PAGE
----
Test Strategies For FAR CPA Inventory Questions

The financial accounting and reporting (FAR) test covers topics related to accounting transactions and generating financial statements. This test is all about the day-to-day work of accounting. About 30% of your FAR test covers financial statement accounts, including questions on inventory. This section of the test is tricky, so use these tips to perform well on these questions.

 

Some ground rules

Before you dive into any inventory questions, there are some ground rules you need to keep in mind. I think many CPA candidates struggle, because they don’t think about these critical points:

  • Assets become expenses: Inventory is an asset, because you use inventory to make money in your business. When you sell inventory, that amount of spending becomes an expense (cost of sales). This should help you understand the flow of manufacturing costs. You buy (or make) inventory items, then convert inventory into cost of sales.
  • If you can’t sell inventory, it’s no longer an asset. Say, for example, that you have $10,000 mood rings in your inventory (They were big in the 70’s). If no one buys your mood rings, you need to expense that $10,000. It’s not an asset if you can’t sell it to someone.
  • Regardless of which inventory you choose, the same total dollar amount of inventory is eventually reclassified to the same total dollar amount of expense (cost of sales). The only difference between the methods is the timing of the expense. Some methods recognize more expense in early years, some in later years.

Before you start answering practice questions, think carefully through these concepts. Understanding these topics can really help you with inventory topics.

 

FIFO, LIFO, weighted average cost methods

Most of the inventory questions deal with inventory costing methods. The three most frequently tested methods are FIFO, LIFO and weighted average methods. Here’s an easy example to explain all three: Assume that you buy 100 units of inventory for $40/unit on April 1st, then purchase 100 more units at $60/unit on April 20th. You sell 150 units on April 25th. There is no beginning inventory. Here is your inventory cost of sales, using three different costing methods:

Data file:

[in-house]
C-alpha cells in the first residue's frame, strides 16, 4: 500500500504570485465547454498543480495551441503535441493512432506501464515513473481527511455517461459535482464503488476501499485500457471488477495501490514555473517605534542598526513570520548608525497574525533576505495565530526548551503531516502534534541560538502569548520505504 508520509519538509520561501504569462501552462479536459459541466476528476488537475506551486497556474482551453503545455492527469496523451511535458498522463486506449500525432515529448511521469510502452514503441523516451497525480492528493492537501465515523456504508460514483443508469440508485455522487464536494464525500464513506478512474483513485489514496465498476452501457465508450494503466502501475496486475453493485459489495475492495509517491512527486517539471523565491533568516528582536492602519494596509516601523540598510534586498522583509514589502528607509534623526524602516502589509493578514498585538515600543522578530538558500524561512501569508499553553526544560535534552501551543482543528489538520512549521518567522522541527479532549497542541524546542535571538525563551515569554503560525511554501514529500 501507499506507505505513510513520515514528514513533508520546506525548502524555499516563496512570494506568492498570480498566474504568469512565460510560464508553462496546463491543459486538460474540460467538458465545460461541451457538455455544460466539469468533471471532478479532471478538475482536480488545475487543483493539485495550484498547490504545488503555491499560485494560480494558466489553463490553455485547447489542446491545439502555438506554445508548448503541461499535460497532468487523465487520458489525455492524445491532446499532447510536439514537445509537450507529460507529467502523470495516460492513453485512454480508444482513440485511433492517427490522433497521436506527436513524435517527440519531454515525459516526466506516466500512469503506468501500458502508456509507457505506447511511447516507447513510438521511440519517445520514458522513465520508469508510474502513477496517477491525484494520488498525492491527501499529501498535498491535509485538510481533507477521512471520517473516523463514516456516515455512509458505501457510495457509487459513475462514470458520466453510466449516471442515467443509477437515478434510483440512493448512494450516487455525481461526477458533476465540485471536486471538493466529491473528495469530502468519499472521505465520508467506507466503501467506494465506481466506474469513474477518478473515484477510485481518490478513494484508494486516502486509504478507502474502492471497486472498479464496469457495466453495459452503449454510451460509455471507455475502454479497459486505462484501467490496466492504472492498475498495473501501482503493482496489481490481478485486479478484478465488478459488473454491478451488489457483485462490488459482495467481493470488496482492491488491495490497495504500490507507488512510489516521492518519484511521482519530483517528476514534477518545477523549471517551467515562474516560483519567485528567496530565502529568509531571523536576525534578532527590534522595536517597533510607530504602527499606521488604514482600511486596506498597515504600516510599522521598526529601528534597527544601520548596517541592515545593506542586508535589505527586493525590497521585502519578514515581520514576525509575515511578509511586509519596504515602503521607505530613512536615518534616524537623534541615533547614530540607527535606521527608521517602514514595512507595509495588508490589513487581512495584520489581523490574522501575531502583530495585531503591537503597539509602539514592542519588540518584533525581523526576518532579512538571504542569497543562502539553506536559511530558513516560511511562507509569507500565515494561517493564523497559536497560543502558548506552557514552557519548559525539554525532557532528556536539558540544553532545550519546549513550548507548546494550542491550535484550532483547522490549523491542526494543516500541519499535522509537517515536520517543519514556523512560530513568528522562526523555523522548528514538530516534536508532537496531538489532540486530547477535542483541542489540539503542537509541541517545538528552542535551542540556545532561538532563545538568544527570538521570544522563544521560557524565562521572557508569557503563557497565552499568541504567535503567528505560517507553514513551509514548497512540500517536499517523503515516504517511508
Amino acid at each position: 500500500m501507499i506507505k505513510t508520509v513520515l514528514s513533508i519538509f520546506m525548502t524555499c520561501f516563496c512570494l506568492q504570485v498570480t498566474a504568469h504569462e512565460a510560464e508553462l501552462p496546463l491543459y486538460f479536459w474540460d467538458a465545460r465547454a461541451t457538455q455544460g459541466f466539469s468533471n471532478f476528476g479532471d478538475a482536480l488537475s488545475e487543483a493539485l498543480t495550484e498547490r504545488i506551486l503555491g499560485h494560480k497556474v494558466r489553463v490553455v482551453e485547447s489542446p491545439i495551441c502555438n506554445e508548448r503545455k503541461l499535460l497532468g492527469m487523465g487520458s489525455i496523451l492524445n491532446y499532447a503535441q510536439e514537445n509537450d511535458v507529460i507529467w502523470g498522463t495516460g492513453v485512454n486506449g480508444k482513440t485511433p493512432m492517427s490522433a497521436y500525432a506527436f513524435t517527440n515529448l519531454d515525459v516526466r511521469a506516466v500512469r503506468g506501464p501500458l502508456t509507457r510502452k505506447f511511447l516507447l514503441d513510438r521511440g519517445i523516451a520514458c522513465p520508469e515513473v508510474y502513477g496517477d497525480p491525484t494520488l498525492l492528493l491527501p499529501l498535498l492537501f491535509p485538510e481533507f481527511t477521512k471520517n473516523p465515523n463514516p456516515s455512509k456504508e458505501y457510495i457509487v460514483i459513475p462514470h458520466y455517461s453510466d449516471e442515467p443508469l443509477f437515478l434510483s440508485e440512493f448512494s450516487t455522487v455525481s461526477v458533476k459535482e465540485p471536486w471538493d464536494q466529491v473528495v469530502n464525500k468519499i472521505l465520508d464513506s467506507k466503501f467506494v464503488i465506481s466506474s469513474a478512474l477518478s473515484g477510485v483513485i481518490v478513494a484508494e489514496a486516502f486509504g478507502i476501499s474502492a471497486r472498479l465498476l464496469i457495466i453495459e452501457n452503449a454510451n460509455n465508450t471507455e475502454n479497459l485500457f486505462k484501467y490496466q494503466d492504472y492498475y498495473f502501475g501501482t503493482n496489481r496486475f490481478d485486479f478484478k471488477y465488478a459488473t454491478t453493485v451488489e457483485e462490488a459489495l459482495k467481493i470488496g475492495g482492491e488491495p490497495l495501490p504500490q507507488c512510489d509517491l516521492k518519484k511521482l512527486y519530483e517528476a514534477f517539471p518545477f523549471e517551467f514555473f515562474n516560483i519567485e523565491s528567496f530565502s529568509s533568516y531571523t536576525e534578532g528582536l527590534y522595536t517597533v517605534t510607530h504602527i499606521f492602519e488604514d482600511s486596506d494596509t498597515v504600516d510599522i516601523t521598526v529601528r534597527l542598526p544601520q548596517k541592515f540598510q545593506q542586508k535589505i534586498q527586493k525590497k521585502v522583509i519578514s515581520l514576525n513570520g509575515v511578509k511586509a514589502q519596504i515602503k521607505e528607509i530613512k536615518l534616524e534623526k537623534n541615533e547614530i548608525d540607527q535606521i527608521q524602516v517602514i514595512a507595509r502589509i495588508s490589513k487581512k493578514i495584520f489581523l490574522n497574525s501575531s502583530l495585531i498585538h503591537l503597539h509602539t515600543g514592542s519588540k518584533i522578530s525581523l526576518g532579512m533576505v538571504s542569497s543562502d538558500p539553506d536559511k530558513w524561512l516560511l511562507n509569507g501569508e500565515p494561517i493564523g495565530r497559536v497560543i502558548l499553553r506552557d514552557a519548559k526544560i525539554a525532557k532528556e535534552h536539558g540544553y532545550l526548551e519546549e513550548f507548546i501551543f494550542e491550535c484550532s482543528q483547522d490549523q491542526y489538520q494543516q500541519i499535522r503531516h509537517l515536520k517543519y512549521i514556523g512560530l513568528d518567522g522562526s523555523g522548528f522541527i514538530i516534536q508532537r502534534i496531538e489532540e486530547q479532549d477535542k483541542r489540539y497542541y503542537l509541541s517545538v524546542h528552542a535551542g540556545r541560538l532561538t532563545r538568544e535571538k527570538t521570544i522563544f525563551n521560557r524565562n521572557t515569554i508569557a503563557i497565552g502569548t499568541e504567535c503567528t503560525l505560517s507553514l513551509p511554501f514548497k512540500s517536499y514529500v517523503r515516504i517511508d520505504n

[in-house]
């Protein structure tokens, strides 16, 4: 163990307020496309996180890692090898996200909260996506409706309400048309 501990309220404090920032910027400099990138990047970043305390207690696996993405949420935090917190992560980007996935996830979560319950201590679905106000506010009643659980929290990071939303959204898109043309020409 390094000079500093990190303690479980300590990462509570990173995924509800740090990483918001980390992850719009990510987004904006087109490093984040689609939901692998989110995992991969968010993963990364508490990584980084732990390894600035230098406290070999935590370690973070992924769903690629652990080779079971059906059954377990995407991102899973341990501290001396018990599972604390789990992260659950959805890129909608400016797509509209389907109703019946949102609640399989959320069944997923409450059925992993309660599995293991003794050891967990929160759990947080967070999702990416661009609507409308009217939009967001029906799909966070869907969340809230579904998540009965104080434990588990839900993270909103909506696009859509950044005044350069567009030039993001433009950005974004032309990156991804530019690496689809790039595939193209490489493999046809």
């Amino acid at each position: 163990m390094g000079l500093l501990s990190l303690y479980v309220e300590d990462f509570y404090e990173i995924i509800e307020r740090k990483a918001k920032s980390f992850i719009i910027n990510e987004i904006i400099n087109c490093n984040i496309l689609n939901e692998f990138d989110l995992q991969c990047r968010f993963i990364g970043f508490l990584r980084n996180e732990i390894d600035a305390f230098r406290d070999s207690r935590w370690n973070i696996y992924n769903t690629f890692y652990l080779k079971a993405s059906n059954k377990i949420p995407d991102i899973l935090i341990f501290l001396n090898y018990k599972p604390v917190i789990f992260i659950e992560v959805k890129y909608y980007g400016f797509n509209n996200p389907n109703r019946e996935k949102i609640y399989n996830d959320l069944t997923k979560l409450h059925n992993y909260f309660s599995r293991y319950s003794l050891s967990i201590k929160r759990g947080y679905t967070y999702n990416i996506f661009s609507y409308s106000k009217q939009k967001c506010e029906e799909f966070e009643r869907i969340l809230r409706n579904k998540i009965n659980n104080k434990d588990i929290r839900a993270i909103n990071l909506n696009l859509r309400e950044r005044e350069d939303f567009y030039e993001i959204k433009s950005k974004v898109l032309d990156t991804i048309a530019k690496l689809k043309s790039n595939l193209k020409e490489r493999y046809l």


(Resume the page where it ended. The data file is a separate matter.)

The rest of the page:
• First-in, first-out (FIFO) method: This method assumes that the oldest units are sold first. When you sell 150 units, you sell 100 units at $40/ unit and the remaining 50 units at $60/unit. Your cost of sales is ($4,000 + $3,000 = $7,000).
  • Last-in, first-out (LIFO) method: This method assumes that the newest units get sold first. When you sell 150 units, you sell 100 units at $60/ unit and the remaining 50 units at $40/unit. Your cost of sales is ($6,000 + $2,000 = $8,000).
  • Weighted average method: When you sell 150 units, you sell all of them at $50/ unit, which is the average cost of all of your purchased units. Your cost of sales is $7,500.

Now, notice the cost of sales totals. When you use the FIFO method, you sell the oldest (cheapest) units first. Since prices generally go up over time, the FAR test questions will typically present the oldest units as the cheapest. As a result, the FIFO cost of sales ($7,000) is less than the LIFO cost of sales ($8,000). LIFO assumes that you sell the newer (more expensive) inventory first. Not surprisingly, the weighted average cost of sales is between FIFO and LIFO ($7,500).

Make sure that you have a simple example that uses the same inventory assumptions for all three methods. This strategy will help you understand the differences between each of the three methods.

Use these ground rules and the inventory example to succeed on this section of the FAR test.

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